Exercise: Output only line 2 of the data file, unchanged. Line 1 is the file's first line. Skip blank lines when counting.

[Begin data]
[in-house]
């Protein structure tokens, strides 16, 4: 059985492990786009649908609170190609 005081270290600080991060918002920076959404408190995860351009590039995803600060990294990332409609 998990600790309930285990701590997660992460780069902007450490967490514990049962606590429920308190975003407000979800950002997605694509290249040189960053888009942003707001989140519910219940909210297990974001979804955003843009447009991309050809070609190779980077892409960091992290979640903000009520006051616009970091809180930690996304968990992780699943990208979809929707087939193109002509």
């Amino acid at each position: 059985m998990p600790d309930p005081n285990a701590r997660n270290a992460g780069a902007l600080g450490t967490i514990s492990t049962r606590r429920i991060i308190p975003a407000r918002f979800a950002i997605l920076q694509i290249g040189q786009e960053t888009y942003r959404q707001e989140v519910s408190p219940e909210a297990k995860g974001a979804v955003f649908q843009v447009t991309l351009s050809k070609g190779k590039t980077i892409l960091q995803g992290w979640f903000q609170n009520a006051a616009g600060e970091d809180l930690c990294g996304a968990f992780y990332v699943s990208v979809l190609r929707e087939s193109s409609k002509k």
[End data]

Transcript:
């Protein structure tokens, strides 16, 4: 059985492990786009649908609170190609 005081270290600080991060918002920076959404408190995860351009590039995803600060990294990332409609 998990600790309930285990701590997660992460780069902007450490967490514990049962606590429920308190975003407000979800950002997605694509290249040189960053888009942003707001989140519910219940909210297990974001979804955003843009447009991309050809070609190779980077892409960091992290979640903000009520006051616009970091809180930690996304968990992780699943990208979809929707087939193109002509």